6. Cen (Salzburg AS. cen, Goth, c/tozma?) found only as the name of the Hume letter C. Cf. OHG. kien, ken', pinus, fax, taeda, "resinous pinewood," hence "torch." Like the ON. K (kaun), it is descended from the K (<) of the earliest inscriptions. From the sixth century, at least, English and Scandinavian developed on independent lines, the point of divergence being marked by the lance-shaft from Kragehul (Fyn) and the snake from Lindholm (Skane), which has the same intermediate form of K (^) as the earliest of English inscriptions, the SKANOMODU coin and the scabbard-mount from Chessell Down. But in AS. c and g became palatal before front vowels, and the original letters were used for this sound, new
  7. Gyfu (Salzburg AS. geofu, Goth, geuua), gumena, abstract, "generosity."
  8. Hickes, wen ne.
  9. Hickes, Wen ne brucef, Se can weana lyt. Wenne, dat. sg. of wen, not wen (ef. Dona. A. ix.) f a Kentish form of the wyn of the Salzburg Codex, Galba A. n. etc. (Sievers, Anglia, xiu. 4). As the name of the Runic W, wyn suits admirably in the passage* of Cynewulf, e.g. Crist, v. 805, Elene, v. 1263, and is found elsewhere in AS. MSB., e.g. Elene, v. 1089, on vuldret W Kiddle XCL 7, modW; Ps. Cos. xcix. 1, Wsumia}>= jubilate. From the Runic alphabet wyn, like Jx>rn, was adopted into A3. script.
  10. llatgl (Salz. AS. haegil, Goth. haul). Cf. Hay all in the Norwegian and Icelandic poems. The first two Runic characters in Hickes are taken from Domit. A. ix., the third alone belongs to the poem; cf. Hempl. Mod. I'hiL i. 13.
  11. wealeaj hit windet icura; if tcur can be fern, as Goth, tkura (windis), ON. ik&r, tcura, N. pi., may be retained; otherwise it must be emended to euro*.
  12. Nyd (Salzb. AS. natd, Goth, noict?). Cf. Scandinavian poems and Elene, T. 1260: N gefera nearutorge dreah enge rune.
  13. geworulit.
  14. Ger (Salz. OE. gaer, Goth, gaar) = summer.
    Gear originally meant the warm part of the year (cf. Eussian flpl>, "spring-corn"), parallel to winter; this meaning is occasionally found in AS., e.g. Beowulf, v. 1134. Then both gear and winter were used for the whole year, though at a later time winter was restricted to its original significance.
    In Scandinavian dr came to denote the "products of the summer," hence "plenty, abundance," e.g. til drs okfri&ar, " for peace and plenty."
    In the older alphabet the letter stood for J; but the initial j, falling together with palatal g in AS., is almost invariably represented by the gyfu letter in inscriptions. Cf., however, v. 87, iar.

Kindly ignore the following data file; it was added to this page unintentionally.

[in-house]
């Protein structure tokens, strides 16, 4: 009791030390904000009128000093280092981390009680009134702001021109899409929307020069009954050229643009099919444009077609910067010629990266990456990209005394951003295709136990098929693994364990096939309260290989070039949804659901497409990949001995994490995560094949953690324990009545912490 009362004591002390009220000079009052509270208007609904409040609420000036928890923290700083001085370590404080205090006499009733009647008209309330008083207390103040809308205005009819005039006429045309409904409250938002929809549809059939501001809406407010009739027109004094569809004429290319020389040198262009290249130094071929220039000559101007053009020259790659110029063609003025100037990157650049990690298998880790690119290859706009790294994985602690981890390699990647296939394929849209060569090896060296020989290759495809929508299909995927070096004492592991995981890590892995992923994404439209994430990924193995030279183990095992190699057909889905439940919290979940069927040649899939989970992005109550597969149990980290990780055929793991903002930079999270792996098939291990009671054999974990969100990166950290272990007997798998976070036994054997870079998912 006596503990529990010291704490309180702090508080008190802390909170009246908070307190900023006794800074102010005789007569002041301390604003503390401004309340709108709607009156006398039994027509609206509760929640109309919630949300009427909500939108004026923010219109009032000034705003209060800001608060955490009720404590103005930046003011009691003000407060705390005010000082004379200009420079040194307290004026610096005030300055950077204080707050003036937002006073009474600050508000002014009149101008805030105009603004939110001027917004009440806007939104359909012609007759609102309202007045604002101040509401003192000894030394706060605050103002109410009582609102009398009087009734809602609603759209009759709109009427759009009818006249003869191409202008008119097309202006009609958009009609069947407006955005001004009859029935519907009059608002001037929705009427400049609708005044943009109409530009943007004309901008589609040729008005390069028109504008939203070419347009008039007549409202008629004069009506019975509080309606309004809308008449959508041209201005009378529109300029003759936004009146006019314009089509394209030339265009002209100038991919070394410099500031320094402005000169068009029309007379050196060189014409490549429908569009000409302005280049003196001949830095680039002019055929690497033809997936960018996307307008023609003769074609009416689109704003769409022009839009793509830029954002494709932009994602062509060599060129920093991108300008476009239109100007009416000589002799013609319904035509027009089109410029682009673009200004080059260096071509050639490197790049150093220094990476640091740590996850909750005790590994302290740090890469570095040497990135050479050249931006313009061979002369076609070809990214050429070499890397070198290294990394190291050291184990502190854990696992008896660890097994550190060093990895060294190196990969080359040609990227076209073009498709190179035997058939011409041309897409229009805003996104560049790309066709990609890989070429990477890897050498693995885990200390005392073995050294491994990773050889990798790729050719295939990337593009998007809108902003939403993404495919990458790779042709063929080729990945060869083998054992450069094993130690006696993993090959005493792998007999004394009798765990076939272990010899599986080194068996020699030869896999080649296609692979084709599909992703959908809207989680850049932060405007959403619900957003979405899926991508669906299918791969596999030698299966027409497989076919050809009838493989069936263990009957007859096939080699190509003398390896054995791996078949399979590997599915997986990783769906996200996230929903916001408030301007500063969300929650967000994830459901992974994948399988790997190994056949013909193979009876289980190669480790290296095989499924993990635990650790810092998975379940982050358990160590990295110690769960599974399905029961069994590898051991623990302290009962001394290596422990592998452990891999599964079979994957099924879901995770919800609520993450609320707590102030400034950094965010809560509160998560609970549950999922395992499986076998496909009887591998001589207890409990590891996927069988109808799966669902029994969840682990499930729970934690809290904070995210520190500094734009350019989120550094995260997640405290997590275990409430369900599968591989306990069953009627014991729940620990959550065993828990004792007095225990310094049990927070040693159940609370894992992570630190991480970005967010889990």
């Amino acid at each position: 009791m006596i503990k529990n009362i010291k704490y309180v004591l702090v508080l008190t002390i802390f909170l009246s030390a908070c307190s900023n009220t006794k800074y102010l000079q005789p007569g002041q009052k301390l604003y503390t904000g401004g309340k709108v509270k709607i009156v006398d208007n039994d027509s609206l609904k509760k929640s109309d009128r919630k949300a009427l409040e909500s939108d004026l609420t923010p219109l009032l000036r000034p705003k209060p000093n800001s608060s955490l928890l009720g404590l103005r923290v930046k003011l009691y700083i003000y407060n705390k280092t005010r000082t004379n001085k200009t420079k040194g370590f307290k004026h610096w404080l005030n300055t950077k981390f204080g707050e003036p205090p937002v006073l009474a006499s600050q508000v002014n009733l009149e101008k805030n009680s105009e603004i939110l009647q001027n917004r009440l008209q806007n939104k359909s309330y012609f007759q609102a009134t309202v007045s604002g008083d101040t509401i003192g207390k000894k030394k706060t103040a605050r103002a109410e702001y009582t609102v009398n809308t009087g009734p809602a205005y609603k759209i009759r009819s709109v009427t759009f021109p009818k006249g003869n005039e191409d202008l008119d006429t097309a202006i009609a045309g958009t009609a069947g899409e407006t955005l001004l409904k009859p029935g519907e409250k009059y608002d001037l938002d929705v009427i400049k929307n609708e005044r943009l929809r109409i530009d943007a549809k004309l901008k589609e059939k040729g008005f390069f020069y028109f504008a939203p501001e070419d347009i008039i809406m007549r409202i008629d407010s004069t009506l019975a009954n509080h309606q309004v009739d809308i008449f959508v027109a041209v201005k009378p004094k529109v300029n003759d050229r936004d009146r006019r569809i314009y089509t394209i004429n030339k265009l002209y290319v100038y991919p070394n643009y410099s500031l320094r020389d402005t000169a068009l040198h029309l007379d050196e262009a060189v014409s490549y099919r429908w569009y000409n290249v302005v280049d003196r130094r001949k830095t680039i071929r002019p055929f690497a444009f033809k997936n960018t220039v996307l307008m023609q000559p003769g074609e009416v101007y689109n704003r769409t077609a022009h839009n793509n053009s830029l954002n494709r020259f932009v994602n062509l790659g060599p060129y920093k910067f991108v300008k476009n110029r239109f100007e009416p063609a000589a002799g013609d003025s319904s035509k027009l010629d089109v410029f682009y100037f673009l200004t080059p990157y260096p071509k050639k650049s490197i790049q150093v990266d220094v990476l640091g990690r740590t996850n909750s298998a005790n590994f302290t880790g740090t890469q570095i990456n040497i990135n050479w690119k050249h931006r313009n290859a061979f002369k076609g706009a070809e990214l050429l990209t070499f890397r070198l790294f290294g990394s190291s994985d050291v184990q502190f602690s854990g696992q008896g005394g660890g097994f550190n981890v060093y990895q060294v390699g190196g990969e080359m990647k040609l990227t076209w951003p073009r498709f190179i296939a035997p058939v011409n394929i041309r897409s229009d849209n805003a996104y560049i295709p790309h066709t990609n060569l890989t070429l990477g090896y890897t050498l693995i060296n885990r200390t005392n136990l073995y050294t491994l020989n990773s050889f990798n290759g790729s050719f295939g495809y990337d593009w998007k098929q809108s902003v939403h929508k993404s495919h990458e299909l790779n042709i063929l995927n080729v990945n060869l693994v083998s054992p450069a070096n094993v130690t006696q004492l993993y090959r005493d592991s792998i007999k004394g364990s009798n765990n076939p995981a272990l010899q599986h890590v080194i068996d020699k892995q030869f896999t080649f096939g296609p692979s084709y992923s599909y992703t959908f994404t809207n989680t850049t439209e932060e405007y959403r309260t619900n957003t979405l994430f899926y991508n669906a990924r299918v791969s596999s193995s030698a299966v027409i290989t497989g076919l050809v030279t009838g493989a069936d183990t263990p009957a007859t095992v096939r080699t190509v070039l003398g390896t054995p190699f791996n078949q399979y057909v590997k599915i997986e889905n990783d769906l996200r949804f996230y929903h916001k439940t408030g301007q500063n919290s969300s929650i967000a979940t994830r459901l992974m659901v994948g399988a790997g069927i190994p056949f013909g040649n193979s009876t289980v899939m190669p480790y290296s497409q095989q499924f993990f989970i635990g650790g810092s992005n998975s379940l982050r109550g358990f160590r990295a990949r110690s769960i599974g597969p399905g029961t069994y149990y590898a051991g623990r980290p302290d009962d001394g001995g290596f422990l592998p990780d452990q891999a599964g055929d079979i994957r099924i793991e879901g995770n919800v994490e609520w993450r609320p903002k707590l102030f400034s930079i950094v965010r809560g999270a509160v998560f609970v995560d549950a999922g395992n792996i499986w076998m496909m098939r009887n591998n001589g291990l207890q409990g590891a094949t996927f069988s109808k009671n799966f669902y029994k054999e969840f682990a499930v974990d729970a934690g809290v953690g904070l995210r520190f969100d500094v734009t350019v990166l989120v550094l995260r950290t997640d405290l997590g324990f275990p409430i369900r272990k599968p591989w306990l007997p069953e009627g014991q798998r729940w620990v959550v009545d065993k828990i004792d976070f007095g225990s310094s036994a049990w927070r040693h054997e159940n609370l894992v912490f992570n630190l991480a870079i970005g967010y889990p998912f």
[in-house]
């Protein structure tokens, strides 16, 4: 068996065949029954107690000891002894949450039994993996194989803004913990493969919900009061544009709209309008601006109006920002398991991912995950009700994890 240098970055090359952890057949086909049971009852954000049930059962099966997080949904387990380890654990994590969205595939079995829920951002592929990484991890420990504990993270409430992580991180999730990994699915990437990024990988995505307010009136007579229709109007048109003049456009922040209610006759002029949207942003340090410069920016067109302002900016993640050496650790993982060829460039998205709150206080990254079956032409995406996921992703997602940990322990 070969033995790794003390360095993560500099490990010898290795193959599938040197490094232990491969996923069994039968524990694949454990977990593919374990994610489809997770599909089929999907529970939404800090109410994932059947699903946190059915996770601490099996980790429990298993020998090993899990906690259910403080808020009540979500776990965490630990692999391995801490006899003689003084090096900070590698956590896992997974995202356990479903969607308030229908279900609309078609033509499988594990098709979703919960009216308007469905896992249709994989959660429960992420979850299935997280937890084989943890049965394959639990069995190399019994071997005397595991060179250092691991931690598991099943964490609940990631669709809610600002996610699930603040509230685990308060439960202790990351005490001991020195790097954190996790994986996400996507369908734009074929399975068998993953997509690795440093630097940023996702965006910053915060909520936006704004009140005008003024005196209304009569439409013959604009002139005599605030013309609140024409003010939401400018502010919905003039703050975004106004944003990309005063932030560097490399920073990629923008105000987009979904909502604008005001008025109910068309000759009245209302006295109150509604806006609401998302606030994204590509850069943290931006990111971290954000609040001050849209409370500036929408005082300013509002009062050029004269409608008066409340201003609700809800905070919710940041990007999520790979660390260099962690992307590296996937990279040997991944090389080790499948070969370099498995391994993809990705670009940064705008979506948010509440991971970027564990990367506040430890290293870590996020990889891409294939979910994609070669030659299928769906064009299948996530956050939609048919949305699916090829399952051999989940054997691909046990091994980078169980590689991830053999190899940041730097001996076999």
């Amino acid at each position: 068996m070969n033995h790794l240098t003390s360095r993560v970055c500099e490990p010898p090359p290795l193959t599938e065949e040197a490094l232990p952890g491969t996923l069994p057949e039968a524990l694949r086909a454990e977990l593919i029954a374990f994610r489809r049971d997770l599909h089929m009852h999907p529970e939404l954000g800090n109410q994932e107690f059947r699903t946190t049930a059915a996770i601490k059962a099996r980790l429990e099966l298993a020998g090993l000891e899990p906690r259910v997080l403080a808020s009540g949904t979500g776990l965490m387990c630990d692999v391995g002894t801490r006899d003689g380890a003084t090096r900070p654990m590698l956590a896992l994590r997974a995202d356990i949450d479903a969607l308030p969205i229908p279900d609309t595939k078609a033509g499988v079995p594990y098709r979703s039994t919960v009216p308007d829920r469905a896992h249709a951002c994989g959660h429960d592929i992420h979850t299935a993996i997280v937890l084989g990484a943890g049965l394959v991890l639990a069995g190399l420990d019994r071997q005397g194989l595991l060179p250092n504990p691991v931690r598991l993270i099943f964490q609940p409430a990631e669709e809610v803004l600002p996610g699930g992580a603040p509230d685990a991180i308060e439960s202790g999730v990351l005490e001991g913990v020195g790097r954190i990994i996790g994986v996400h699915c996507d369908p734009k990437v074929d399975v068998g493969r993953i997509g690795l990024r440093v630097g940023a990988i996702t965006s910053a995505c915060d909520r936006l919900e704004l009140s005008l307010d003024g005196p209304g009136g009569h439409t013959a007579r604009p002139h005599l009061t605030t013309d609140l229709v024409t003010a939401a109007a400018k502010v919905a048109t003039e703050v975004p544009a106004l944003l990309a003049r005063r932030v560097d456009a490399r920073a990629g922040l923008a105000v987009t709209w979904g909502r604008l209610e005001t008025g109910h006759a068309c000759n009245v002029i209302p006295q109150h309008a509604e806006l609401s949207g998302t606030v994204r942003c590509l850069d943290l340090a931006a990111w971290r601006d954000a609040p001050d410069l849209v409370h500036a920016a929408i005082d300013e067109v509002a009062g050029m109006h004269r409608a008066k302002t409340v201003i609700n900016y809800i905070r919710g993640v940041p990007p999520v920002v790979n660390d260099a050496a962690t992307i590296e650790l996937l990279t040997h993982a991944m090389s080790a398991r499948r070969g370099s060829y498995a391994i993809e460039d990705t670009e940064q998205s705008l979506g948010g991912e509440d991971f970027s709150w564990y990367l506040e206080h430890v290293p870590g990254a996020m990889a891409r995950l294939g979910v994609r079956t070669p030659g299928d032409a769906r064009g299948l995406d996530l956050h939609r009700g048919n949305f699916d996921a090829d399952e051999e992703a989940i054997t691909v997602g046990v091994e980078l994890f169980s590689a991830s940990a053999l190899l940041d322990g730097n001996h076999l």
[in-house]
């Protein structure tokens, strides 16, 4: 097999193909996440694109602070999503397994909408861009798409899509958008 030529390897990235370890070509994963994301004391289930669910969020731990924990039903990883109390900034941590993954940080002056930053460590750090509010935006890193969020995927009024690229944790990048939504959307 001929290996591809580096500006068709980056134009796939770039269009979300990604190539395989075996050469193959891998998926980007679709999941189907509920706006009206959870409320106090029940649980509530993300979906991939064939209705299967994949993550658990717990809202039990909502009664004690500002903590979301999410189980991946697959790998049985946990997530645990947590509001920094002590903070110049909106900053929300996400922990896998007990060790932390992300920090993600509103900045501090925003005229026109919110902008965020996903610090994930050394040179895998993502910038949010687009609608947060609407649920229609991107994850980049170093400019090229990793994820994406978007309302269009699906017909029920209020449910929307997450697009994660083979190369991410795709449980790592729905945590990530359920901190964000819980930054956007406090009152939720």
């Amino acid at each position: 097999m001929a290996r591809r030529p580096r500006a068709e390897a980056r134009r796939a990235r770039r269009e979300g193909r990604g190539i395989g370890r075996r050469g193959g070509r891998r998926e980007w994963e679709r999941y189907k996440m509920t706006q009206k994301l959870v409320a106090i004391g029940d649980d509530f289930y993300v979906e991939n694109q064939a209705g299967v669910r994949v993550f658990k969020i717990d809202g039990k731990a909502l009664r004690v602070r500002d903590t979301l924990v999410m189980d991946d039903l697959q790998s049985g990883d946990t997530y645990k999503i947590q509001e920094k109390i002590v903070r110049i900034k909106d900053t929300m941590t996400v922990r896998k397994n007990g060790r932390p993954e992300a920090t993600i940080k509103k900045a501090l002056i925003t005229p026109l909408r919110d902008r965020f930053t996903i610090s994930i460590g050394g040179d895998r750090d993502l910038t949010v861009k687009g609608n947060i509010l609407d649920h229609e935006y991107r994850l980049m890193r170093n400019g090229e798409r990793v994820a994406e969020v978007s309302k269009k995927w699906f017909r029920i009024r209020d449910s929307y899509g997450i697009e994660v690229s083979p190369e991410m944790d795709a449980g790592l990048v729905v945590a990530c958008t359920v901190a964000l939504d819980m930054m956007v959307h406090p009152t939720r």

15. H. Son.
  16. Eoh: except in Runic alphabets this word is written iw, se hear da iw of Riddle LVI. 9; but cf. OHG. iha beside iwa. The original form may have been *ihwiz. Hickes gives the value as eo, doubtless taken from Domit. A. ix. The value of the letter in the original alphabet is quite unknown; but the Salzburg Codex has ih with the values i and /;, and this agrees with the only intelligible inscriptions in England in which the letter occurs, viz. Dover: Gixlheard (value i); Ruthwell: Almehttig (value h); Thornhill II: Eateinne for Eadfiegne (value i).
    Eoh survived as yogh, yok, etc., the name of the 3 letter in Middle English. Cf. A. C. Panes, M. L. R. vi. 441 ff.
  17. H. wynan on eple.
  18. Peorff (Salzb. AS. peord, Goth, pertra). P was a rare sound in the parent language. It is absent from the earliest Northern Inscriptions, and in the alphabet from the Yadstena bracteate is represented by B. The brooch from Charnay, Burgundy, has in this place a letter much resembling the modern W, and in England it is found only in MS. lists of runic characters and on coins (e.g. Pada, Epa), never in inscriptions.
    PeorS is never found save as the name of the letter P, and no stress can be laid on any of the suggested meanings. Leo, At. Glossar. Halle, 1877, compares Slav. pizda= vulva, W. Grimm the Icelandic ptf, "a pawn in chess." This latter suggestion is not regarded with much favour bj H. J. B. Murray in his History of Chen, p. 420 (Oxford, 1913).
  19. on middum supplied by Grein.
  20. H. eolhx seccard.
  21. Hickes, Eolhx teccard hufp of tut t onfenne. Grimm emends to eolugtecg eard, Greiu to eolx tecg card and Bieger to eolh it eg eard, " the elk-sedge (sumpfgras als lager oder nahrung des elches) always grows in a marsh."
    This letter, originally t (which disappeared finally, and became r elsewhere in AS.), is a fossil found only in Bunic alphabets. An earlier form of the name is seen in Epinal-tirfurt, 781, papilmu: ilugsegg, ilugieg (cf. the ilcM of the Salzburg Codex), which cannot be connected with the word for elk, and Wright- Wiiiker, Foe. 286. 36, eolxtecg: papiluus, where papiluut probably =papyriu. Cf. Epinal-Erfurt, 795, paperum, papirum: earitc. Corpus, 1503, papirum: eoritc (bulrush). The subject of this stanza is therefore some ruah, species unknown. In this connection it is interesting to note that both tecg and the Lat. gladioltu, which it glosses in E.E. 463, and Corpus, 977, are derived from words for sword; cf. Skeat, Etymological Dictionary, p. 546 (Oxford, 1910).
  22. Sifri (Salxb. AS. tygil, Qoih. tugil) evidently "sun." Cf. Norwegian and Icelandic 6l. Moreover in the Exeter book it is found at the beginning and the end of Riddle vn., to which the answer ia " the sun." Cf. Tapper, Riddlet of the Exeter Book, p. 81, and Wyatt, Old Englith Riddle* (frontispiece 2, 8).
  23. hine, for heonan, hence, away; cf. Bede's Death Song, v. 1 Mr hit For the intrans. use of /man, cf. Maldon, v. 179, etc.